Volatile anesthetics such as halothane efficiently inhibit nonshivering thermogenesis as well as the cellular manifestation of that phenomenon: norepinephrine-induced respiration in brown adipocytes. To identify the molecular site(s) of action of such anesthetics, we have examined the effect of halothane on the sequential intracellular steps from the interaction of norepinephrine with isolated brown adipocytes to the stimulation of mitochondrial respiration (=thermogenesis). We did not identify an inhibition at the level of the adrenergic receptors, but a first site of inhibition was identified as the generation of cAMP by adenylyl cyclase; this led to inhibition of norepinephrine-induced expression of the uncoupling protein-1 (UCP1) gene and reduced norepinephrine-induced lipolysis as secondary effects. Although an inhibition of lipolysis in itself would inhibit thermogenesis, circumvention of this inhibition revealed that a second, postlipolytic, site of inhibition existed: halothane also inhibited the stimulatory effect of exogenous fatty acids on cellular respiration. This inhibition was independent of the presence of UCP1 in the mitochondria of the cells and was thus not directly on the thermogenic uncoupling mechanism. Since not only fatty acid oxidation but also pyruvate oxidation were inhibited by halothane in isolated mitochondria, whereas glycerol-3-phosphate oxidation was not, the second site of action of halothane, evident when cyclase/lipolytic inhibition was circumvented, was located to the respiratory chain, complex I. The results thus explain the inhibition of nonshivering thermogenesis by identifying two sites of action of halothane in brown adipocytes. In addition, the results may open for new formulations of the molecular background to anesthesia. © 2004 Elsevier Inc. All rights reserved.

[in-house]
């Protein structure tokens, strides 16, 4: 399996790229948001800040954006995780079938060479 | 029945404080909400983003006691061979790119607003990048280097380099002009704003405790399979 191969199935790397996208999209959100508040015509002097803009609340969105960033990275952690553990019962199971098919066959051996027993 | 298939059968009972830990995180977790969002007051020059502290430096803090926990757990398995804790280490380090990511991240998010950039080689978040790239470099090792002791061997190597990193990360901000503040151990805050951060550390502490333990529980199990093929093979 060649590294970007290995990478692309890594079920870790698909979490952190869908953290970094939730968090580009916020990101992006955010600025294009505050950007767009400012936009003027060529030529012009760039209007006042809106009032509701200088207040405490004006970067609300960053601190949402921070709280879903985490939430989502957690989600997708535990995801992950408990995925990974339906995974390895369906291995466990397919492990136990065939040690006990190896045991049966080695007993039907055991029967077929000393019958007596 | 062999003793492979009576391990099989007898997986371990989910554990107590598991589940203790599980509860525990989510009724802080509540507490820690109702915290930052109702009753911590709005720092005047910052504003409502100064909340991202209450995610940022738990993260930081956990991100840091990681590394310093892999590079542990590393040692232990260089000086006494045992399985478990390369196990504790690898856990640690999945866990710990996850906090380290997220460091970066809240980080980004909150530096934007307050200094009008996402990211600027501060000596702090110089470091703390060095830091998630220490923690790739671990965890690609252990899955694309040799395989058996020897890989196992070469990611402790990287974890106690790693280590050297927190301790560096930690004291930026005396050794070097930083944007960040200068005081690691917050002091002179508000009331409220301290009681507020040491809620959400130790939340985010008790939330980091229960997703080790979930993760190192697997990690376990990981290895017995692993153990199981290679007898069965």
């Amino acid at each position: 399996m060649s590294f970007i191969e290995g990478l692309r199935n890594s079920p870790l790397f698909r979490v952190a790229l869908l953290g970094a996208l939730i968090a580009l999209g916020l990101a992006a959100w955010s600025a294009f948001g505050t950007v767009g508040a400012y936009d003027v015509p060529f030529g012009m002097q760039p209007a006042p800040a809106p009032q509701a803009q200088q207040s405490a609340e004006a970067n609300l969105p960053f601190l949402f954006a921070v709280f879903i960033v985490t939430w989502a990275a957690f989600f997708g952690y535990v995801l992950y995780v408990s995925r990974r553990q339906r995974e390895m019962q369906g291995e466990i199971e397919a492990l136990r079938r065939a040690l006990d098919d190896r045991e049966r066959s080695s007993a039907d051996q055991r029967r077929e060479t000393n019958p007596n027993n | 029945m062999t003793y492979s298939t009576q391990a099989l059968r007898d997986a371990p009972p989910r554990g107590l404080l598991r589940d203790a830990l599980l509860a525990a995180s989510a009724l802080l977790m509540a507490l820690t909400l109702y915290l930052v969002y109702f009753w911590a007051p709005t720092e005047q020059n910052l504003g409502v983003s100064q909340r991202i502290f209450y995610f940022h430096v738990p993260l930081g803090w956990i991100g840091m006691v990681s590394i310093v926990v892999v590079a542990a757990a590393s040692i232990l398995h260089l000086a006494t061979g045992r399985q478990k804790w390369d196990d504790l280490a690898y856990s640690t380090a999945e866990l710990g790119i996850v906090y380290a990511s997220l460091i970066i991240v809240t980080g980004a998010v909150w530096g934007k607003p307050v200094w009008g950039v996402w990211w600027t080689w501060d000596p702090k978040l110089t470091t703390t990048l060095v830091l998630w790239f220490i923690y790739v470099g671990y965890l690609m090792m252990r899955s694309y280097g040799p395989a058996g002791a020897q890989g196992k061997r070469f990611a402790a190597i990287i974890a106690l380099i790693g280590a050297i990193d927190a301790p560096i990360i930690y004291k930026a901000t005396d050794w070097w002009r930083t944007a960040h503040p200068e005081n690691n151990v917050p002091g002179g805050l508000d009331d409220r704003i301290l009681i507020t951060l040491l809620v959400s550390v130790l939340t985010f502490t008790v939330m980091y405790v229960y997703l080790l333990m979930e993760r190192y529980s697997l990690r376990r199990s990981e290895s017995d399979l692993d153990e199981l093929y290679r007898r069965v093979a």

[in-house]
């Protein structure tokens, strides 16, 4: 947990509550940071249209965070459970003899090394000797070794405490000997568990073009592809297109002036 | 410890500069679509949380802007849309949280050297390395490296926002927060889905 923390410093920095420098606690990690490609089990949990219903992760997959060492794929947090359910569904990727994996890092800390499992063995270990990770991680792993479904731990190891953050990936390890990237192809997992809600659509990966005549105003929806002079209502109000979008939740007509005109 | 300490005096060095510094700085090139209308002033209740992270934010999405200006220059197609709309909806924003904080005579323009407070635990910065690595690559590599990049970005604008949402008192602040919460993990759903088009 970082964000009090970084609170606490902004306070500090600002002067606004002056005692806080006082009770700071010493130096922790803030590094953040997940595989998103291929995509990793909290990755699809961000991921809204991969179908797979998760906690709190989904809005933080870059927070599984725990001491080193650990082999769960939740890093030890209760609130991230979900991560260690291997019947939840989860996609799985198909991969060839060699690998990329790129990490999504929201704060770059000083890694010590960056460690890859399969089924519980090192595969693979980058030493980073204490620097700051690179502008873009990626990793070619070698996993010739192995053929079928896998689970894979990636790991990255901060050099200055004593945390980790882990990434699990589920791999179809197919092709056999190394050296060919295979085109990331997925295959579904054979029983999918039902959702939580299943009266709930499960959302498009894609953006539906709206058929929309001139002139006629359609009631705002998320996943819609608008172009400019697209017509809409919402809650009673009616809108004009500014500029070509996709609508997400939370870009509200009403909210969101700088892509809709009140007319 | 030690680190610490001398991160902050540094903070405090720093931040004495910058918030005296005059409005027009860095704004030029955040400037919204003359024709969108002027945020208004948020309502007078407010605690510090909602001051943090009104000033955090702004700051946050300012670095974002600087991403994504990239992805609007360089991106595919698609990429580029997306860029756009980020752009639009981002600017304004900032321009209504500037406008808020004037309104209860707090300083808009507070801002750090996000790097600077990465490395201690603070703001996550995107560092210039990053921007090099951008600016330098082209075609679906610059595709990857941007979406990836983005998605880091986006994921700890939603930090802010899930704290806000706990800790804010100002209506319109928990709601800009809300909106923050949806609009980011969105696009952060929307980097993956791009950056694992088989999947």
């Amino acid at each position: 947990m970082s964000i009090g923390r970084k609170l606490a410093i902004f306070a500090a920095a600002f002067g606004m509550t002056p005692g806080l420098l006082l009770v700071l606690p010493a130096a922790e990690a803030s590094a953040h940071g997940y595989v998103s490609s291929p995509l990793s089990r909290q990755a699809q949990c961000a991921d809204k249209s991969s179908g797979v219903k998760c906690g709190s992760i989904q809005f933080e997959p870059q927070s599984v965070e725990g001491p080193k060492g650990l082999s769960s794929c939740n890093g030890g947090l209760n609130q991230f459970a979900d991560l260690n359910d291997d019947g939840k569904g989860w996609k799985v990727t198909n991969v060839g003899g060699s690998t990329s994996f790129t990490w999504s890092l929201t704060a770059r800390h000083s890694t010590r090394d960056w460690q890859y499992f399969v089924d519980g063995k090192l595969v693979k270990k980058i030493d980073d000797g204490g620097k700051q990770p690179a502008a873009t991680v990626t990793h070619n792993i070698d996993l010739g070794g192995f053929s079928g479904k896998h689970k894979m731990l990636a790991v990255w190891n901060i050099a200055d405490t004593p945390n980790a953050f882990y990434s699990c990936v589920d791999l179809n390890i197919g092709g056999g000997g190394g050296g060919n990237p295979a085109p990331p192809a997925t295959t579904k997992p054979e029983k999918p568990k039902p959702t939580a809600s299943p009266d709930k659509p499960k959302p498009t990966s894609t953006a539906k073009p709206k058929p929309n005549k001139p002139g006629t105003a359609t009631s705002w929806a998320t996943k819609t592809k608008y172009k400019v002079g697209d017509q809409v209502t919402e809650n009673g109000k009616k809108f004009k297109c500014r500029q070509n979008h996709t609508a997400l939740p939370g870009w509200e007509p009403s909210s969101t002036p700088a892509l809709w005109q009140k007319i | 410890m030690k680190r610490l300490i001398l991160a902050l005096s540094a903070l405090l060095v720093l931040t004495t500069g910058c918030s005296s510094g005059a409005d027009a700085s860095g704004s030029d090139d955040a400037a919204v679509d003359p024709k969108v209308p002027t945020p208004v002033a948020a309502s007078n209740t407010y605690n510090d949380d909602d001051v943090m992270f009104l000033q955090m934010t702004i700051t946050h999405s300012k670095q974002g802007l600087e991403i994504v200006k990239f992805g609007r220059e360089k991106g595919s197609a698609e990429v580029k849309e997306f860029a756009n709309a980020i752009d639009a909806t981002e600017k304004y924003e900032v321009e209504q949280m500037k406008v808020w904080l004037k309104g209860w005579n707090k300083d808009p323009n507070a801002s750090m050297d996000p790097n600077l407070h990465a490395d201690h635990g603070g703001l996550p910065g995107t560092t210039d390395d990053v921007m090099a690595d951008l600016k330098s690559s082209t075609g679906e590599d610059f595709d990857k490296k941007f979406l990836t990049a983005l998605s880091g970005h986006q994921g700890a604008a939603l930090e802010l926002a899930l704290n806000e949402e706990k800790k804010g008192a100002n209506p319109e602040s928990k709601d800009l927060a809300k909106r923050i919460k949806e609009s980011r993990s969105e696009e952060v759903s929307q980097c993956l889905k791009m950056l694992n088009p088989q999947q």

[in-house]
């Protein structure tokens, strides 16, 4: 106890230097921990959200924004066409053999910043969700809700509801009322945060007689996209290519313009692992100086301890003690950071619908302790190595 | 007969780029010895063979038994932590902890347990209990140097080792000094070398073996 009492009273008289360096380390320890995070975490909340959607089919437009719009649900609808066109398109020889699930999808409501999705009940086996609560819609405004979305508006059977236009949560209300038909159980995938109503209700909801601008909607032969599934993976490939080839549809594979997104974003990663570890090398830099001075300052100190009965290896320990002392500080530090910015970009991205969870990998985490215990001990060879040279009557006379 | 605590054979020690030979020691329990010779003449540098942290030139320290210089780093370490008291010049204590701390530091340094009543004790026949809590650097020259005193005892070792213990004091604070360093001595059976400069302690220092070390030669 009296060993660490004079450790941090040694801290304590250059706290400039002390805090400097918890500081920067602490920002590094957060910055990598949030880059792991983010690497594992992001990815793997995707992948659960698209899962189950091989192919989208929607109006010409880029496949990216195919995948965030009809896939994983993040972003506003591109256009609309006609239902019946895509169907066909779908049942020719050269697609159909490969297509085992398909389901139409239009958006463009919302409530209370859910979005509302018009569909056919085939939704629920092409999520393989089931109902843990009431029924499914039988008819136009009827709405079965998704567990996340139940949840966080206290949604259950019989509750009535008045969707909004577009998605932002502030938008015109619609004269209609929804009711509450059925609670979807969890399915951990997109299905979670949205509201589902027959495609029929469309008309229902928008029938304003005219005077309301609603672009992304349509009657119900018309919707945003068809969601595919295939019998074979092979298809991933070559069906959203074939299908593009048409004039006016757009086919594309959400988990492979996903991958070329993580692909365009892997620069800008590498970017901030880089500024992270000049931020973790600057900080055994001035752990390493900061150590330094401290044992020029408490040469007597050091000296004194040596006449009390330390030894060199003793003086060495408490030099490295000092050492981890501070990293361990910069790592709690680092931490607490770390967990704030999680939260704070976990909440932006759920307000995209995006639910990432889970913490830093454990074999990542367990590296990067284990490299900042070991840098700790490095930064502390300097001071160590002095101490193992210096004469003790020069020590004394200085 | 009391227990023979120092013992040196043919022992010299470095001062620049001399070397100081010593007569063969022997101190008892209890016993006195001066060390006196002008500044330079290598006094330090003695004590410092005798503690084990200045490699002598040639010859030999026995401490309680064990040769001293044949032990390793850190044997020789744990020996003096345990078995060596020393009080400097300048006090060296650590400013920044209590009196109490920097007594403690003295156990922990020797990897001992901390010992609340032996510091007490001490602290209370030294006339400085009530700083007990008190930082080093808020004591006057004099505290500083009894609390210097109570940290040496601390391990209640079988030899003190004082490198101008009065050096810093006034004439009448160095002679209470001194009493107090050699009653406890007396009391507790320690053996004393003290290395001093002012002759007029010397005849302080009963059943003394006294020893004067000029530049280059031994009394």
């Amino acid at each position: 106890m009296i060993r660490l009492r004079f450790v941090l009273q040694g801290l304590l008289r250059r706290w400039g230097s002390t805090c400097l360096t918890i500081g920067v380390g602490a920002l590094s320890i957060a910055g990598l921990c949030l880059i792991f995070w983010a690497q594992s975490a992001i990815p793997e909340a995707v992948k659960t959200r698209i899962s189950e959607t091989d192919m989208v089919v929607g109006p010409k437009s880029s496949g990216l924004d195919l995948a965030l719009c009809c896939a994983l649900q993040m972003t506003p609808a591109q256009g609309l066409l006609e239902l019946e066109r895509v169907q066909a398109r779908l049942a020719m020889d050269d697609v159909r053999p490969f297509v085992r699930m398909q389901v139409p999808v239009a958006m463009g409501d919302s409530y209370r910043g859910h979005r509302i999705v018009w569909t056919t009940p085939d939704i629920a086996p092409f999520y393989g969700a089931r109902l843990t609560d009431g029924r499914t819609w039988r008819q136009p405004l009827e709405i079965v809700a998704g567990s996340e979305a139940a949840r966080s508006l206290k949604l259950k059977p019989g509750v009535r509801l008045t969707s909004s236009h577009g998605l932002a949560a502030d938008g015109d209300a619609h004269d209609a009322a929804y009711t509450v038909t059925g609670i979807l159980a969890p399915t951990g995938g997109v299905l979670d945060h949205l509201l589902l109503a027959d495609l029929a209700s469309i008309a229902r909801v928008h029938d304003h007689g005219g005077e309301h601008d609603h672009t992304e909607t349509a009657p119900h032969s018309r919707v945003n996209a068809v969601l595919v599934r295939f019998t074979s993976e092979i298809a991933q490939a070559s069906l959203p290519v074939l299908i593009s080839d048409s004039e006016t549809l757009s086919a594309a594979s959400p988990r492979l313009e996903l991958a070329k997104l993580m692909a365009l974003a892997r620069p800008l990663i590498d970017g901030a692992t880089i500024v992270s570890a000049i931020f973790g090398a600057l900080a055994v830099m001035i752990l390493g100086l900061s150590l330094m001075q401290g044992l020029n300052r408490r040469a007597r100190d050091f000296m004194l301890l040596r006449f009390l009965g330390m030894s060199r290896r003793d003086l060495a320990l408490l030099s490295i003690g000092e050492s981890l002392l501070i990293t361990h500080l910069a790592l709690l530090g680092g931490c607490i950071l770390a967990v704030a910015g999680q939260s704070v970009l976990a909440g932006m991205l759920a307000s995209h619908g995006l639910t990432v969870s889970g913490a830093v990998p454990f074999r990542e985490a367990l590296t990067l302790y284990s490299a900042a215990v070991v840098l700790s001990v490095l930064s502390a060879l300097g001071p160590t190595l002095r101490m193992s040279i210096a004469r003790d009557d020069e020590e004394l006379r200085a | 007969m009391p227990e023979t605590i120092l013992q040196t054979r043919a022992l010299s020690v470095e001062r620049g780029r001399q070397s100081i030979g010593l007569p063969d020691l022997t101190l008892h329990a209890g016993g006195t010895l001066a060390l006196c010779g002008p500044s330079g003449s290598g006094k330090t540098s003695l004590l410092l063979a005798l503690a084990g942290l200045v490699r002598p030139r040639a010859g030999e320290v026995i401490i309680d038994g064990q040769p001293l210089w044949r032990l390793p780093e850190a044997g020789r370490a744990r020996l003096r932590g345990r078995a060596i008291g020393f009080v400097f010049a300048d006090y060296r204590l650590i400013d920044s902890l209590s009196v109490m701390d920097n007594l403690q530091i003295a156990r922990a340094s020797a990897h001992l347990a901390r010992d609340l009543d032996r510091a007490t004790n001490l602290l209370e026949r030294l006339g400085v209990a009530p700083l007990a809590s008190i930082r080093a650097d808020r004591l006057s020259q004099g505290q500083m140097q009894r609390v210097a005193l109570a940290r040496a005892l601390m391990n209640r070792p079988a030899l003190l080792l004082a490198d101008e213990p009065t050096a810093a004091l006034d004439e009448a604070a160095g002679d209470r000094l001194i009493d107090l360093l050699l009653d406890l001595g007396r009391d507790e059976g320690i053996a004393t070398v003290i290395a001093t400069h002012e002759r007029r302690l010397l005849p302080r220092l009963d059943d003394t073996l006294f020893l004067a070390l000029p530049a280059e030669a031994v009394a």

Mendeley saves you time finding and organizing research
Choose a citation style from the tabs below